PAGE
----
As a budding designer with these questions, I turned to industry leaders and designers for answers. Here’s what I found.

Cost-effective eco-design

Photo credit: Arqblog.com

Designer Kelly LaPlante says that reusing building materials is the most cost effective measure for sustainability; not only are you “contributing nothing towards the landfill or to the environmental footprint that comes from packaging and shipping…. You are also spending no new dollars,” she explains.

“Little changes go a long way,” agrees Valerie Morris. She’s a design project manager at Furniture for Business.“For example: using natural materials in lieu of man-made, low VOC [volatile organic compound] paints, materials with little to no off-gassing, specifying partially recycled products, and re-purposing all make a difference.”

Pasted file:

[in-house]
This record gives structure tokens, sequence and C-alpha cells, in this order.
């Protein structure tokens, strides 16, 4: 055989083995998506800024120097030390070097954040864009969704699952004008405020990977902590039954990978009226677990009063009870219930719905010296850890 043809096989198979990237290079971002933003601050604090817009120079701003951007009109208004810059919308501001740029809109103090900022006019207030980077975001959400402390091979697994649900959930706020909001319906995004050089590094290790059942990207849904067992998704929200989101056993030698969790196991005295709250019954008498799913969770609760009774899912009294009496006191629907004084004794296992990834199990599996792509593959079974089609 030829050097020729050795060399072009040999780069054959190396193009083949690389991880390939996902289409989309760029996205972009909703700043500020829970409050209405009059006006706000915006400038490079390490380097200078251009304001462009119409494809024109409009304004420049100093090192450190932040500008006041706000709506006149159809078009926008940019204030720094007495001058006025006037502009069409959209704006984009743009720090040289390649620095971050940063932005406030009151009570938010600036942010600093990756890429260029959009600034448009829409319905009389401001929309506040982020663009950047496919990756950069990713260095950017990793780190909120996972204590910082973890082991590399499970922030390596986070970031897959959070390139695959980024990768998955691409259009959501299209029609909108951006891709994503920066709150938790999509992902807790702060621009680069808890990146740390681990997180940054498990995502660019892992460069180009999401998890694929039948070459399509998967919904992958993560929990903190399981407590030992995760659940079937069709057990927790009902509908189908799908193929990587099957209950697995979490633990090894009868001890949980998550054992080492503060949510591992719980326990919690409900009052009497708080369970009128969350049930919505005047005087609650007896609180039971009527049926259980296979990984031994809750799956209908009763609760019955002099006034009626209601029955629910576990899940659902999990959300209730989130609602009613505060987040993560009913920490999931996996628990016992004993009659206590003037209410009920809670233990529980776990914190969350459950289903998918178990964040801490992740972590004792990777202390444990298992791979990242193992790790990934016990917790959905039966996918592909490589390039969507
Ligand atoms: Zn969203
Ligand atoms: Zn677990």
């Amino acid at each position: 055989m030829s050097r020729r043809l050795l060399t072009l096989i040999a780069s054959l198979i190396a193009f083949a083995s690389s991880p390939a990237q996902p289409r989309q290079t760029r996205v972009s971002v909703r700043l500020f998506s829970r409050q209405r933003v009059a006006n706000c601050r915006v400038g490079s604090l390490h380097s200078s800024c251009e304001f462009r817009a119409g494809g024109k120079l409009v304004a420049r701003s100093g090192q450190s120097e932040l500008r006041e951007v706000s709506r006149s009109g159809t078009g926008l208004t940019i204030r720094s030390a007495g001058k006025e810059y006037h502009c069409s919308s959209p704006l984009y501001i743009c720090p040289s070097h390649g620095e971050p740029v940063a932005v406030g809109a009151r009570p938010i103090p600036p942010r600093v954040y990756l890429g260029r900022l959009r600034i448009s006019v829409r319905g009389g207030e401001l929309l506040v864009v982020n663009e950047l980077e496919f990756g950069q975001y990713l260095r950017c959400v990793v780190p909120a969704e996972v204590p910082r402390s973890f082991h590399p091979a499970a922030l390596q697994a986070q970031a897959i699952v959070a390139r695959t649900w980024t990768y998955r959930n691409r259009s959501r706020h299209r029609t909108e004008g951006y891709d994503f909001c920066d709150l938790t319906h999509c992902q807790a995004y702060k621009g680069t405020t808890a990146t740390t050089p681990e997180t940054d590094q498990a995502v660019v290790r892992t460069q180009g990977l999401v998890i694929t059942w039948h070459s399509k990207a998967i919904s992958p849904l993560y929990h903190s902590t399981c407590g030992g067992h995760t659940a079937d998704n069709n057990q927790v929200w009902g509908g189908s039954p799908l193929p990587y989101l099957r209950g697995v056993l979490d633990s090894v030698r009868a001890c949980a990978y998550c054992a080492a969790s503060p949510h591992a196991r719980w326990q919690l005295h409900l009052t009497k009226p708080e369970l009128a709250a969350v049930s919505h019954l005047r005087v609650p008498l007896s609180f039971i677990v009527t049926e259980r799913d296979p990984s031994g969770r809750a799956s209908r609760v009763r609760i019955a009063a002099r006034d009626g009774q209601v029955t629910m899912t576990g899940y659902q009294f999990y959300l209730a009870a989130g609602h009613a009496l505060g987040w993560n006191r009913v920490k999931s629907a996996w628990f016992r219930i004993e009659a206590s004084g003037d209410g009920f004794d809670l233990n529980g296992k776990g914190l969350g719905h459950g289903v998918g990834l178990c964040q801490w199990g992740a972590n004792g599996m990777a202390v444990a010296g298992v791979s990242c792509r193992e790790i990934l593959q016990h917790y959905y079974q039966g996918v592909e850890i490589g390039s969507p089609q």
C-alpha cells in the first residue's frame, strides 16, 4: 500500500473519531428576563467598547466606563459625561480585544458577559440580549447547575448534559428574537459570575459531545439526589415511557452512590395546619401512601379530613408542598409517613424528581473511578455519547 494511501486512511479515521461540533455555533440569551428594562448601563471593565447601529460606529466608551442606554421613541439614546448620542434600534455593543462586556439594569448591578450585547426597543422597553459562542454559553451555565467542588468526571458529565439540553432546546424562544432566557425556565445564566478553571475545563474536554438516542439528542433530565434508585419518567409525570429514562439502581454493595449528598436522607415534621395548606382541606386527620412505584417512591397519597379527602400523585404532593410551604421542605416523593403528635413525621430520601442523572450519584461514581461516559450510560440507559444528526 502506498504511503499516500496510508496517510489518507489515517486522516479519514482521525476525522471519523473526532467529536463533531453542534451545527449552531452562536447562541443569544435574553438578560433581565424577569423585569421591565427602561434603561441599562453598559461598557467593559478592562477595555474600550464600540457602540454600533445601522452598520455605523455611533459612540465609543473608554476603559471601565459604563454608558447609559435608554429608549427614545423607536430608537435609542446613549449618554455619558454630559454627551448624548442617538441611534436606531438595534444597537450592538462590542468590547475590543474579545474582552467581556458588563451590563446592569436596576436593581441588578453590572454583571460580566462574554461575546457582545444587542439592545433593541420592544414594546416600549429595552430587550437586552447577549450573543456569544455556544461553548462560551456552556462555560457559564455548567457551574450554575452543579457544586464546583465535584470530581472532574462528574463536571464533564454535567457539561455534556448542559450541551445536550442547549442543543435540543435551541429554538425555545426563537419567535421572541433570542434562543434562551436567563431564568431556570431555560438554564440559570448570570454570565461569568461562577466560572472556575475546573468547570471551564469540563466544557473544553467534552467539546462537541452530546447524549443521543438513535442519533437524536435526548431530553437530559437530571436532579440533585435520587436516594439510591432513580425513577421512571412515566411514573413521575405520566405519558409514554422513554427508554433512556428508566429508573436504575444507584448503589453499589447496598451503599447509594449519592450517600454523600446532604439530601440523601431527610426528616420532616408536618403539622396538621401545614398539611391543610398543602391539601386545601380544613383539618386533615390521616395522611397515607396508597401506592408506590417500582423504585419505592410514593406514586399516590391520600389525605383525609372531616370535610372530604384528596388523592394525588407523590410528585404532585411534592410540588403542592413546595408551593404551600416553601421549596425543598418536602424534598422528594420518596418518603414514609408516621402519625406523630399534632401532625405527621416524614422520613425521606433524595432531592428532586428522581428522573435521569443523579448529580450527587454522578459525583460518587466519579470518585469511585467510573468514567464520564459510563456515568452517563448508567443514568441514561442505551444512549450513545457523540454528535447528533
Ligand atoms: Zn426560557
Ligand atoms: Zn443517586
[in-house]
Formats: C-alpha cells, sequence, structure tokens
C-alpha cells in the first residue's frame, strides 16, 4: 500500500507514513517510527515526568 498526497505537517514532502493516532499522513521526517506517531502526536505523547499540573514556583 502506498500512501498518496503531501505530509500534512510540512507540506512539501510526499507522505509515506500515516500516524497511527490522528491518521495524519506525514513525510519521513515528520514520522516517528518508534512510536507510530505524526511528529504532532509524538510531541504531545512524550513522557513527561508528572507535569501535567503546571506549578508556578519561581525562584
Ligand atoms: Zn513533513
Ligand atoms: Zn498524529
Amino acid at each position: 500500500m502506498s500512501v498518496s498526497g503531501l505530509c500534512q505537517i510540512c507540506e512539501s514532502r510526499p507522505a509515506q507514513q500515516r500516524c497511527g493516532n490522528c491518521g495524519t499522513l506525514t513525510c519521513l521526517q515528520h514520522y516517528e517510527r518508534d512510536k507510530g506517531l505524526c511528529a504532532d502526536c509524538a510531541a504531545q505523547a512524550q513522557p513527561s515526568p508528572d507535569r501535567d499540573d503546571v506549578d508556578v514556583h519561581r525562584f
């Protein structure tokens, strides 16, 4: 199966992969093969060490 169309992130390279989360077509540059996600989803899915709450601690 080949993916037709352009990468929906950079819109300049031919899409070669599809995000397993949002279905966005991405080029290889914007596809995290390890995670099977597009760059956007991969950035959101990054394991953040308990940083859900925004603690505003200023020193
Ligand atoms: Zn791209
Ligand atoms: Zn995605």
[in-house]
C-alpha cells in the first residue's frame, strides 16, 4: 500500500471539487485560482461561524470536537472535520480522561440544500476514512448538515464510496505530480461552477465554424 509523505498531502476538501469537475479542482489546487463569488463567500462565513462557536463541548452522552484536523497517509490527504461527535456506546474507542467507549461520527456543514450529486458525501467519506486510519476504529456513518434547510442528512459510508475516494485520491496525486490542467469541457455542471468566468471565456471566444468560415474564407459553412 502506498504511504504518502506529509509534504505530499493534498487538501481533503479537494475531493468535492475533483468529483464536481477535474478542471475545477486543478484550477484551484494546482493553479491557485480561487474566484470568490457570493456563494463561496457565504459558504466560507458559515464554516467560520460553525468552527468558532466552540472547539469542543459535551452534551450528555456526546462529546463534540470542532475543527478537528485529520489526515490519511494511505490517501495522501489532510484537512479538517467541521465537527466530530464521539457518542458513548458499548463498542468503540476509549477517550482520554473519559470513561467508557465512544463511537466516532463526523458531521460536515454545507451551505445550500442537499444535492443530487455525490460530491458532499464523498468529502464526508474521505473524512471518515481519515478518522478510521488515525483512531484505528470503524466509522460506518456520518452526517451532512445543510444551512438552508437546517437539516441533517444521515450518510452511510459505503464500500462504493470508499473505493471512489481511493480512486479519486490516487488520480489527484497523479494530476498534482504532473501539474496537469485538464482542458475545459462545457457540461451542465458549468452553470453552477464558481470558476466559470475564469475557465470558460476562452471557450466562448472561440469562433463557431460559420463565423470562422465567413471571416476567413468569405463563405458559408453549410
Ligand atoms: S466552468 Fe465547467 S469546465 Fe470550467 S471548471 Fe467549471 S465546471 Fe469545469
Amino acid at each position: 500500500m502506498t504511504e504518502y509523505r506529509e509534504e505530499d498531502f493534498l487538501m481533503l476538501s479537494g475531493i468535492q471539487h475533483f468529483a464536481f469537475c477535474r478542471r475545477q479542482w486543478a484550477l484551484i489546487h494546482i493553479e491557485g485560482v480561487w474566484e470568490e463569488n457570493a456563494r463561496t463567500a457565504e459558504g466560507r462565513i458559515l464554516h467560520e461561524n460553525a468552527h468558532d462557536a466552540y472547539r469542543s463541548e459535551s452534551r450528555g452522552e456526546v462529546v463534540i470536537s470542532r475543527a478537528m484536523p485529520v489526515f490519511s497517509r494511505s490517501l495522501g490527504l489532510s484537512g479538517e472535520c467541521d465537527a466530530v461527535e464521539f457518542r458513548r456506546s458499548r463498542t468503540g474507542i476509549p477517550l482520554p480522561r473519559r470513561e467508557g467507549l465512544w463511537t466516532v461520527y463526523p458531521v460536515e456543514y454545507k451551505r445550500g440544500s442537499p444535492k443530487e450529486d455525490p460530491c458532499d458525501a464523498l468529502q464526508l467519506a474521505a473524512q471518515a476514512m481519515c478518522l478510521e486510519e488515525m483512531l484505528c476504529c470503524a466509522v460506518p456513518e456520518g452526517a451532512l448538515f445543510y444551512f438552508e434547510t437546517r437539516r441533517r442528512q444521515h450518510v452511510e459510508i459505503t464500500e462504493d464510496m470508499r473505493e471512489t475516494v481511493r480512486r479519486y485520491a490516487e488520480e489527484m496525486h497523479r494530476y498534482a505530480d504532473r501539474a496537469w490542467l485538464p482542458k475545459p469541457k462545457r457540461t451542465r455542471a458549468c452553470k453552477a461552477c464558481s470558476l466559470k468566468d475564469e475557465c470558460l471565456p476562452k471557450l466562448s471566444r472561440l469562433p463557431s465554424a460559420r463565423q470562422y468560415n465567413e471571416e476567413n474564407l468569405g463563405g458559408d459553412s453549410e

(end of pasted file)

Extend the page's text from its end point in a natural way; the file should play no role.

Even though every designer has to meet a bottom line, striving to implement sustainable design may not only reduce the environmental impact — but the money may follow.

Clients are interested in sustainability”

Kelly LaPlante tells the story of sustainability — and, of course, she says that the bottom line is still the most important thing for consumers and designers, especially after the 2008 recession. Luckily for the planet, manufacturers made shifts toward eco-friendly products early on. “It became a back-burner concern for the consumer, but, fortunately, the wheels had been set in motion for manufacturers and they continued to pursue development that would make their products more environmentally friendly,” LaPlante says. “Today, I’d say that there is less active interest in sustainability, on the consumer, but it’s become a baseline standard. It is something they expect to have in a cost effective way, hence the bar is raised on a consistent basis, so manufacturers have to continue to innovate.”